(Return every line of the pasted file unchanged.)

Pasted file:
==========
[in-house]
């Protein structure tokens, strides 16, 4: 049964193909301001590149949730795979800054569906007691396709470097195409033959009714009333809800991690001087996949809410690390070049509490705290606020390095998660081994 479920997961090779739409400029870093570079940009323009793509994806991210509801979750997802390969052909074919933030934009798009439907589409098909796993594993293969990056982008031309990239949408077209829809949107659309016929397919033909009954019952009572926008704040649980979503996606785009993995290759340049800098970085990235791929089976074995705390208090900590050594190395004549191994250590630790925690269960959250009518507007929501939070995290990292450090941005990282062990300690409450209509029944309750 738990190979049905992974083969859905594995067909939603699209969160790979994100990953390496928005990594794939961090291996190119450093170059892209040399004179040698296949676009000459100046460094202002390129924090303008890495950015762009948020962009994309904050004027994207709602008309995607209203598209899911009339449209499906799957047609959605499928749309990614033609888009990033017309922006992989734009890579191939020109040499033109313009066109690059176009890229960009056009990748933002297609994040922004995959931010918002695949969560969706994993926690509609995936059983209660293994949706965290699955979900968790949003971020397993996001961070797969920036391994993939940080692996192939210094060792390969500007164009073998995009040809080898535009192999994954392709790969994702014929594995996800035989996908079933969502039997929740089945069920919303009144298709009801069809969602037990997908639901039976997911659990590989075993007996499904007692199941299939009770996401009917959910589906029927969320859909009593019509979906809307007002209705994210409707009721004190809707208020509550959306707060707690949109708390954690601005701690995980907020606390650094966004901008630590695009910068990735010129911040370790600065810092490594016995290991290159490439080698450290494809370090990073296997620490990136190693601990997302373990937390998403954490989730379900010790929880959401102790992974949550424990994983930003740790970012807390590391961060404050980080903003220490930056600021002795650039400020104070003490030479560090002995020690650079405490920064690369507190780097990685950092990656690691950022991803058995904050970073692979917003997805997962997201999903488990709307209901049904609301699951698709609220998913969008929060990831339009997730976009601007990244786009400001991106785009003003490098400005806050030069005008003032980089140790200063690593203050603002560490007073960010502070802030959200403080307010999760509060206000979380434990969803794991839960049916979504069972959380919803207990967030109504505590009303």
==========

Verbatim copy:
[in-house]
């Protein structure tokens, strides 16, 4: 049964193909301001590149949730795979800054569906007691396709470097195409033959009714009333809800991690001087996949809410690390070049509490705290606020390095998660081994 479920997961090779739409400029870093570079940009323009793509994806991210509801979750997802390969052909074919933030934009798009439907589409098909796993594993293969990056982008031309990239949408077209829809949107659309016929397919033909009954019952009572926008704040649980979503996606785009993995290759340049800098970085990235791929089976074995705390208090900590050594190395004549191994250590630790925690269960959250009518507007929501939070995290990292450090941005990282062990300690409450209509029944309750 738990190979049905992974083969859905594995067909939603699209969160790979994100990953390496928005990594794939961090291996190119450093170059892209040399004179040698296949676009000459100046460094202002390129924090303008890495950015762009948020962009994309904050004027994207709602008309995607209203598209899911009339449209499906799957047609959605499928749309990614033609888009990033017309922006992989734009890579191939020109040499033109313009066109690059176009890229960009056009990748933002297609994040922004995959931010918002695949969560969706994993926690509609995936059983209660293994949706965290699955979900968790949003971020397993996001961070797969920036391994993939940080692996192939210094060792390969500007164009073998995009040809080898535009192999994954392709790969994702014929594995996800035989996908079933969502039997929740089945069920919303009144298709009801069809969602037990997908639901039976997911659990590989075993007996499904007692199941299939009770996401009917959910589906029927969320859909009593019509979906809307007002209705994210409707009721004190809707208020509550959306707060707690949109708390954690601005701690995980907020606390650094966004901008630590695009910068990735010129911040370790600065810092490594016995290991290159490439080698450290494809370090990073296997620490990136190693601990997302373990937390998403954490989730379900010790929880959401102790992974949550424990994983930003740790970012807390590391961060404050980080903003220490930056600021002795650039400020104070003490030479560090002995020690650079405490920064690369507190780097990685950092990656690691950022991803058995904050970073692979917003997805997962997201999903488990709307209901049904609301699951698709609220998913969008929060990831339009997730976009601007990244786009400001991106785009003003490098400005806050030069005008003032980089140790200063690593203050603002560490007073960010502070802030959200403080307010999760509060206000979380434990969803794991839960049916979504069972959380919803207990967030109504505590009303």